Puglia (Apulia to many English speakers) is a long, thin wine region in the far south-eastern corner of the 'boot' of Italy. To continue the footwear analogy often used to illustrate Italy’s shape, Puglia runs from the very point of the heel to just below mid-calf height, where the 'spur' of the Gargano Peninsula juts out into the Adriatic Sea. The heel (the Salento Peninsula) occupies the southern half of the region, and is of great significance to Puglia's identity. Not only are there cultural and geographical differences when compared to northern Puglia, but the wines are also different. Where the north is slightly hillier and more connected to the customs and winemaking practices of central Italy, the south is almost entirely flat and retains a strong connection with its Greco-Roman past.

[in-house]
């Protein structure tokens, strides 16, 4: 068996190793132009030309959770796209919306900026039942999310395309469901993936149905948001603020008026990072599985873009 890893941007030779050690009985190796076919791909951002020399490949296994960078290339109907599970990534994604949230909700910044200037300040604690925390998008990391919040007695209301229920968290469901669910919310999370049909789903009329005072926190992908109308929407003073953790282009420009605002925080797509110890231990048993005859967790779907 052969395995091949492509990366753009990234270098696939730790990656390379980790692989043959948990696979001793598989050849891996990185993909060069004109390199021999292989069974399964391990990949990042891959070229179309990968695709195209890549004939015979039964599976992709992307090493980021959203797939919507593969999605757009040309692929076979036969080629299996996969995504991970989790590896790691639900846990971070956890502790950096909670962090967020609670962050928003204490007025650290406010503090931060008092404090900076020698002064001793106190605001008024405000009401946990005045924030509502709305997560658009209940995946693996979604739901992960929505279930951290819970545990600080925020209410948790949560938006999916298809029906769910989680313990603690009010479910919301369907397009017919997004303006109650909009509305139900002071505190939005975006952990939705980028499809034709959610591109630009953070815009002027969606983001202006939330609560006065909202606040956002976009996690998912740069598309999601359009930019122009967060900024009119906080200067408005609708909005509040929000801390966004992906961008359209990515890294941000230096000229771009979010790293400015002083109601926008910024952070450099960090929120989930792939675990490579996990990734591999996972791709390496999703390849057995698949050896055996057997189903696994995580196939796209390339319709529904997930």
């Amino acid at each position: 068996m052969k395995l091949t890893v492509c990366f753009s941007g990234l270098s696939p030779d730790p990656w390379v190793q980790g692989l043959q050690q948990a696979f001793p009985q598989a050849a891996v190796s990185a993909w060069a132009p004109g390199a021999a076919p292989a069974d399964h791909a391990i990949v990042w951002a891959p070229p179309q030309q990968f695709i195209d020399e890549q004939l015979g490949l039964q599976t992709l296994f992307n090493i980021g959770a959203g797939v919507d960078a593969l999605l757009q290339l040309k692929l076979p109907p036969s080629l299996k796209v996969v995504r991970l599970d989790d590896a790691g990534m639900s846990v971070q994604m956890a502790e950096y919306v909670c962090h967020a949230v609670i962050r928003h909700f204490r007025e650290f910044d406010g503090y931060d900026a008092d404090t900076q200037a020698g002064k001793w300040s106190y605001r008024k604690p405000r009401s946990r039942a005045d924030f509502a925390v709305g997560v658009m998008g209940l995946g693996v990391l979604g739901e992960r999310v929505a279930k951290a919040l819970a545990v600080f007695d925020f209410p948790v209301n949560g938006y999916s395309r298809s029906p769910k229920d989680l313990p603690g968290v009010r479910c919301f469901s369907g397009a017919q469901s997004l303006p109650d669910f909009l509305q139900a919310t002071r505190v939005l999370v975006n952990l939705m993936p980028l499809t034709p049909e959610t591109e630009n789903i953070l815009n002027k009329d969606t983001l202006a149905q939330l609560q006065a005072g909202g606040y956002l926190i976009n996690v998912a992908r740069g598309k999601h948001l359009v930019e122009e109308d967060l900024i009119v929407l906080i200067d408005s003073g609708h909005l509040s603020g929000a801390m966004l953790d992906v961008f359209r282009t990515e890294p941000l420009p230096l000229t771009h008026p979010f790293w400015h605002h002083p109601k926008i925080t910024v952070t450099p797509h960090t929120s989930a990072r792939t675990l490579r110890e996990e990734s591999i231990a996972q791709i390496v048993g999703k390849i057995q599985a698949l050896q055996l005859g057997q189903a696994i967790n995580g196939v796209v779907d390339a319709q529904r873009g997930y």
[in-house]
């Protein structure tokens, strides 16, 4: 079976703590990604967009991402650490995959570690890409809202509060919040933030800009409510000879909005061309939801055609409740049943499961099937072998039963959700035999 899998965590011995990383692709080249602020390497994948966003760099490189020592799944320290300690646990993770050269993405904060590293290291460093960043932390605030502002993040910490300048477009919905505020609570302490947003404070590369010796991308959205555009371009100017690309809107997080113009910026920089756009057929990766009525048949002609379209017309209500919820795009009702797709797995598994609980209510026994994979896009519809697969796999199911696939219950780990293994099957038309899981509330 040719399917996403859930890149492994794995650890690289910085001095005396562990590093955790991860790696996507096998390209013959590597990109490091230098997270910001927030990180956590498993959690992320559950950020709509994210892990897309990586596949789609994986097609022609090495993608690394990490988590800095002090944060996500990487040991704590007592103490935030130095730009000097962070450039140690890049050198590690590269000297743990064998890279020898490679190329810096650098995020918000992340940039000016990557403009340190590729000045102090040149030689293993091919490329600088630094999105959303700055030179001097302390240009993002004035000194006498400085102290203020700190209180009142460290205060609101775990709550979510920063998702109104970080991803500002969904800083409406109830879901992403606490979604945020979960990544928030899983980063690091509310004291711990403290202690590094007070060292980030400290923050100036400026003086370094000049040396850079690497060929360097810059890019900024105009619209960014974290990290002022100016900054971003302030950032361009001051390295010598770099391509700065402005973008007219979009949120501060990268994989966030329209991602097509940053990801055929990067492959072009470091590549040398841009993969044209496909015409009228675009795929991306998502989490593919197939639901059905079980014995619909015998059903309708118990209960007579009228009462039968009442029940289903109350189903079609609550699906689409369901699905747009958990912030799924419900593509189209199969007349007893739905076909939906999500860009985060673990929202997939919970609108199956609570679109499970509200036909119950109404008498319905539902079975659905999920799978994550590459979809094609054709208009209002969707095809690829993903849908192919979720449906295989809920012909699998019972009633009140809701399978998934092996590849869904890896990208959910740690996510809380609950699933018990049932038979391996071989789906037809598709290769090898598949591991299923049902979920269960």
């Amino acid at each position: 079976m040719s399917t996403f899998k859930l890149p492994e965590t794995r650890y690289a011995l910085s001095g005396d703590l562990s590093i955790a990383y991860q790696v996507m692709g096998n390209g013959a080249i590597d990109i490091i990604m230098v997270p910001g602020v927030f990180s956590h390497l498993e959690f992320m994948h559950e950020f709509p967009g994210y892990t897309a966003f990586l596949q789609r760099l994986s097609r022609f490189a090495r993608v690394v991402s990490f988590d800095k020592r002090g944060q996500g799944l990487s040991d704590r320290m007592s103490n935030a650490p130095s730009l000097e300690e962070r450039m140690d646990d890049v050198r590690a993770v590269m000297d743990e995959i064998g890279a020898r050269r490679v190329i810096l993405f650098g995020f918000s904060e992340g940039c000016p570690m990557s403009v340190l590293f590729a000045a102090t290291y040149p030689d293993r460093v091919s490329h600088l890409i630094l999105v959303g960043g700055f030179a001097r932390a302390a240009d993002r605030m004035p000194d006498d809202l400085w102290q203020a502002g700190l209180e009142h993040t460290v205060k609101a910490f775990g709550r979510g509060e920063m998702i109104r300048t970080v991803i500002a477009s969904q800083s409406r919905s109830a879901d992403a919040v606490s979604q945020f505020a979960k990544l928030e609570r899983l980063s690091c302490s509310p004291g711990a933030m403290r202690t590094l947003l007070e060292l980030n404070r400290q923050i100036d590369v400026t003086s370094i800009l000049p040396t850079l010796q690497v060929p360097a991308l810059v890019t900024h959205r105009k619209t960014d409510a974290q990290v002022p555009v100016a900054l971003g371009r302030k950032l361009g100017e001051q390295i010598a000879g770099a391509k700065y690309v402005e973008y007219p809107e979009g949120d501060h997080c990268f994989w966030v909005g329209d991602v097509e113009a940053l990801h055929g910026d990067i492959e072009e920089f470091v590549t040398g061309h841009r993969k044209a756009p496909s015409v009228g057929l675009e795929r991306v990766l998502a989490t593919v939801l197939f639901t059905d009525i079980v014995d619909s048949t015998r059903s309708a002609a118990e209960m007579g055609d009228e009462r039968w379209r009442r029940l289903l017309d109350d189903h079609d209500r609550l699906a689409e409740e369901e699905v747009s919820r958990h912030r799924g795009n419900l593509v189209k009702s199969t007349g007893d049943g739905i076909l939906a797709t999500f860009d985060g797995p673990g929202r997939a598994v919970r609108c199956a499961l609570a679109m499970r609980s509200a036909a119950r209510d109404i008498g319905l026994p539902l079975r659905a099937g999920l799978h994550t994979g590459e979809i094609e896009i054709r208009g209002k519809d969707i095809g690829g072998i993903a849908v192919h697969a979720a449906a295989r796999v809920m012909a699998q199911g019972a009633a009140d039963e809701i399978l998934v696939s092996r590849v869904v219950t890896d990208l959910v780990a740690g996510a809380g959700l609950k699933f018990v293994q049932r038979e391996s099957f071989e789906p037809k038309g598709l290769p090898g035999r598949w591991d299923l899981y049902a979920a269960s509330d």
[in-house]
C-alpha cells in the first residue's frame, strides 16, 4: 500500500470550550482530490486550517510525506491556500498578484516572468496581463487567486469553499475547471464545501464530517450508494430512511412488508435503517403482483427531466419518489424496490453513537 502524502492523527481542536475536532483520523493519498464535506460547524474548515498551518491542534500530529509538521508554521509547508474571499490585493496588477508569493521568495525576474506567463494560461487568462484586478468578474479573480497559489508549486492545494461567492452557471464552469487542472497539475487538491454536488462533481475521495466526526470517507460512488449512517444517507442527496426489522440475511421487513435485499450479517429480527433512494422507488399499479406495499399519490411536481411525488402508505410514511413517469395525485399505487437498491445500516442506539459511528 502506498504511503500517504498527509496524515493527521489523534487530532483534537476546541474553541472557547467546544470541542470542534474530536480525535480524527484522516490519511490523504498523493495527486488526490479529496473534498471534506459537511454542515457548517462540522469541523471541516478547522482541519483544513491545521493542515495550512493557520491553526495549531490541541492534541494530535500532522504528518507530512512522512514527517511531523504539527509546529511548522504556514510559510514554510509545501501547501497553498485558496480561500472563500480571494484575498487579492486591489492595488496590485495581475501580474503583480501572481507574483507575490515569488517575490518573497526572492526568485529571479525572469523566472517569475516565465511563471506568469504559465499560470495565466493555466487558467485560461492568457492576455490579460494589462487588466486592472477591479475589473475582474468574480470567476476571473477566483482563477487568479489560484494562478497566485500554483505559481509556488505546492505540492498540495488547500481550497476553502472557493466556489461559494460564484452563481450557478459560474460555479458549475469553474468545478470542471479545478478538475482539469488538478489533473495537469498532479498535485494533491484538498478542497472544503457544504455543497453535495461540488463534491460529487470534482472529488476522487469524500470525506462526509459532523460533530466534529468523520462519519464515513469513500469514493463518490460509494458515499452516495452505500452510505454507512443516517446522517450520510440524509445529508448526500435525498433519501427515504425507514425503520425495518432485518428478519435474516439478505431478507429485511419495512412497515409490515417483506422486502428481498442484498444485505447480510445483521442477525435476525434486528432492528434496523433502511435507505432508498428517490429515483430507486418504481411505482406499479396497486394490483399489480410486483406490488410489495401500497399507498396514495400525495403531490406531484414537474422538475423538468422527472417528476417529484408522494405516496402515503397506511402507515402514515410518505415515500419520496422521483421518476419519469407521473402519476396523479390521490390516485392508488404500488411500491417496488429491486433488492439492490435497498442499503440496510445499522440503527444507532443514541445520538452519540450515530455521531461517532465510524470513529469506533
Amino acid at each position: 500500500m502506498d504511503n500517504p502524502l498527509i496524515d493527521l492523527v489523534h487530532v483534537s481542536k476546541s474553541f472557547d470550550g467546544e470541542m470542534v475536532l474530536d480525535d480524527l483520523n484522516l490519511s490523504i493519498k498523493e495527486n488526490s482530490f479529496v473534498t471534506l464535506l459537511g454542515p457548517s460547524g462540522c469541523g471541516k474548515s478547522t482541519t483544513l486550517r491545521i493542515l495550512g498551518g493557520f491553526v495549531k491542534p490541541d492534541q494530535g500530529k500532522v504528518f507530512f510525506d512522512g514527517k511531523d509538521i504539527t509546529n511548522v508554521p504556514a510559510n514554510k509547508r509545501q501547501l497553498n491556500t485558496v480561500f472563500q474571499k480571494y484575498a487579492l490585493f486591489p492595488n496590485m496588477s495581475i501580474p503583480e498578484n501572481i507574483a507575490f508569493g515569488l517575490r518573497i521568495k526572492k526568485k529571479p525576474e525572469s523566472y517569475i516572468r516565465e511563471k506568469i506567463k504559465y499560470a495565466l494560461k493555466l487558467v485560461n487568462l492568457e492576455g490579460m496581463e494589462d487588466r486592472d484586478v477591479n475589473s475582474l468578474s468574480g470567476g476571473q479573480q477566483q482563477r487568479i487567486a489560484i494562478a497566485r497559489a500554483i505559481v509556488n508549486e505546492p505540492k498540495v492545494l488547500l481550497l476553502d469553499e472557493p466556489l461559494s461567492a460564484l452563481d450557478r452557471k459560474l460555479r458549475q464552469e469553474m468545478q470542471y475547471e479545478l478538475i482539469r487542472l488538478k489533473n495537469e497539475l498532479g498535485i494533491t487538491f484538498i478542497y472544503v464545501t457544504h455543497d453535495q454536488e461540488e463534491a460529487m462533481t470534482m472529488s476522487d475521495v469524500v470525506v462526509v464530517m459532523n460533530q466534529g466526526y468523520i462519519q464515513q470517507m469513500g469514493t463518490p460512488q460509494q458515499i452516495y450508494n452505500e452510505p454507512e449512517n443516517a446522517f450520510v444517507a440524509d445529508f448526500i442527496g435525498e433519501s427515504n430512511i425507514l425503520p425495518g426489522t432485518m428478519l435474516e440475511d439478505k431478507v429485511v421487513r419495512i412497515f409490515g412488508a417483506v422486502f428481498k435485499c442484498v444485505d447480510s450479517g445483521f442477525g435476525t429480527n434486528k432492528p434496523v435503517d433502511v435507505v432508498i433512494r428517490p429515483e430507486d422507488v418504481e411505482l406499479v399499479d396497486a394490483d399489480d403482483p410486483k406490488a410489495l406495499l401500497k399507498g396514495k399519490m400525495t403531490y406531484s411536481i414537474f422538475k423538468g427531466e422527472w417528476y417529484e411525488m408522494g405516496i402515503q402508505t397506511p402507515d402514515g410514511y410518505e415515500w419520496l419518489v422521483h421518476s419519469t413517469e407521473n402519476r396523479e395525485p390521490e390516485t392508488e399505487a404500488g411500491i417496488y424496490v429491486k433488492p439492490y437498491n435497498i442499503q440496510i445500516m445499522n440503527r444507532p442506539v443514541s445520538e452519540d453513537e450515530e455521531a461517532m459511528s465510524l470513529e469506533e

The one factor which unites northern and southern Puglia is the choice of crops grown: olives and grapes, in that order. The region is responsible for almost half of Italy's total olive-oil production and has a long-held reputation as a prolific source of (mostly red) wine.
Vincenzo D' Antonio, noted Italian wine journalist was born in Naples in the past century. As a Neapolitan, his priority food was and still it is pizza.The first time he ate peppered mussels, he was 4 years old and therefore he began to sip wines and to discover, study and evaluate Italian wines, which became his most important task. Philosopher, journalist, food & wine writer, his aim is to enable the Italy lovers to discover the small hidden treasures of his country.
Follow Vincenzo and Robert as they discuss their journeys through Italy in search of food, wine and interesting characters. Vincenzo is the Italian Correspondent for WinelineTV.
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